The nuclear membrane dissolves, marking the beginning of prometaphase. Proteins attach to the centromeres creating the kinetochores. Microtubules attach at the kinetochores and the chromosomes begin moving.

Spindle fibers align the chromosomes along the middle of the cell nucleus. This line is referred to as the metaphase plate. This organization helps to ensure that in the next phase, when the chromosomes are separated, each new nucleus will receive one copy of each chromosome.

The paired chromosomes separate at the kinetochores and move to opposite sides of the cell. Motion results from a combination of kinetochore movement along the spindle microtubules and through the physical interaction of polar microtubules.

Chromatids arrive at opposite poles of cell, and new membranes form around the daughter nuclei. The chromosomes disperse and are no longer visible under the light microscope. The spindle fibers disperse, and cytokinesis or the partitioning of the cell may also begin during this stage.

In animal cells, cytokinesis results when a fiber ring composed of a protein called actin around the center of the cell contracts pinching the cell into two daughter cells, each with one nucleus. In plant cells, the rigid wall requires that a cell plate be synthesized between the two daughter cells.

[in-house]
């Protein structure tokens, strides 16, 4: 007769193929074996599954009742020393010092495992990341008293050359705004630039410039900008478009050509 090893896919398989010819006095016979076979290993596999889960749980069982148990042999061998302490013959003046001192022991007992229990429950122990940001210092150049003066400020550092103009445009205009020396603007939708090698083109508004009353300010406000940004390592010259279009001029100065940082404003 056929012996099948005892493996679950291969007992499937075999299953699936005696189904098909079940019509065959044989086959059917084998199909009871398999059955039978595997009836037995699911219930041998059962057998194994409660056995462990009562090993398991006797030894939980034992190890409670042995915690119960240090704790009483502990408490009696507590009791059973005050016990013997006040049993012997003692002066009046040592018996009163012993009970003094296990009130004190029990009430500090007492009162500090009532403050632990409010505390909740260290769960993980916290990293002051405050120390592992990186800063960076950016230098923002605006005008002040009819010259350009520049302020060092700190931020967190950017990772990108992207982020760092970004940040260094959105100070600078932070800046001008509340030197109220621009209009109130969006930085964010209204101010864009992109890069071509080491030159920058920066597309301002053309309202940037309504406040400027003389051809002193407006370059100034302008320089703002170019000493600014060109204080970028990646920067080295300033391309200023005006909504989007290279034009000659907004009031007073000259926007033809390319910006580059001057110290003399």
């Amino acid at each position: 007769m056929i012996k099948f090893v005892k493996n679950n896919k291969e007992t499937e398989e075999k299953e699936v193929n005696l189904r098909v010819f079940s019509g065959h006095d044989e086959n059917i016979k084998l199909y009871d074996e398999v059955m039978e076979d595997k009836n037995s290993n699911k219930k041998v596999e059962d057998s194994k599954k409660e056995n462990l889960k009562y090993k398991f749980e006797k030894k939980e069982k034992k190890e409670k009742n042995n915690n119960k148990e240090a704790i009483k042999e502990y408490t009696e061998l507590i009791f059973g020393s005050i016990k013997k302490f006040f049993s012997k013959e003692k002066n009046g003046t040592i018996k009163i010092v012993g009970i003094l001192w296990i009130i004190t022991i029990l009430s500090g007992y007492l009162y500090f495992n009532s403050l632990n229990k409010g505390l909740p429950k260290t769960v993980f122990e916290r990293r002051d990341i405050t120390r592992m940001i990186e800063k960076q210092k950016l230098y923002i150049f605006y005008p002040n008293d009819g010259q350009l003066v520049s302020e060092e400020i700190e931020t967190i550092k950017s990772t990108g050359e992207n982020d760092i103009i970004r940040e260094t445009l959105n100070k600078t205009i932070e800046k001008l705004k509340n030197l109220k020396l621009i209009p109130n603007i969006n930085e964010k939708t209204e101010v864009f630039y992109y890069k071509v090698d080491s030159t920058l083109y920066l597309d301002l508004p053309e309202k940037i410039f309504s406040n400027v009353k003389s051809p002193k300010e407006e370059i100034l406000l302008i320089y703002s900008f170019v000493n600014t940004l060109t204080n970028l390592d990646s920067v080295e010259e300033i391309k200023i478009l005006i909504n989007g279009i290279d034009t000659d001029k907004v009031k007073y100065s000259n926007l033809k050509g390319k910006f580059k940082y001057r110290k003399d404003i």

Covalent bonds

Covalent bonds create molecules, which can be represented by a molecular formula. For chemicals such as a basic sugar (C6H12O6), the ratios of atoms have a common multiple, and thus the empirical formula is CH2O. Note that a molecule with a certain empirical formula is not necessarily the same as one with the same molecular formula.


Formation of Covalent Bonds

Covalent bonds form between two atoms which have incomplete octets — that is, their outermost shells have fewer than eight electrons. They can share their electrons in a covalent bond. The simplest example is water (H2O). Oxygen has six valence electrons (and needs eight) and the hydrogens have one electron each (and need two). The oxygen shares two of its electrons with the hydrogens, and the hydrogens share their electrons with the oxygen. The result is a covalent bond between the oxygen and each hydrogen. The oxygen has a complete octet and the hydrogens have the two electrons they each need.
When atoms move closer, their orbitals change shape, letting off energy. However, there is a limit to how close the atoms get to each other—too close, and the nuclei repel each other.

Argon dimer potential.png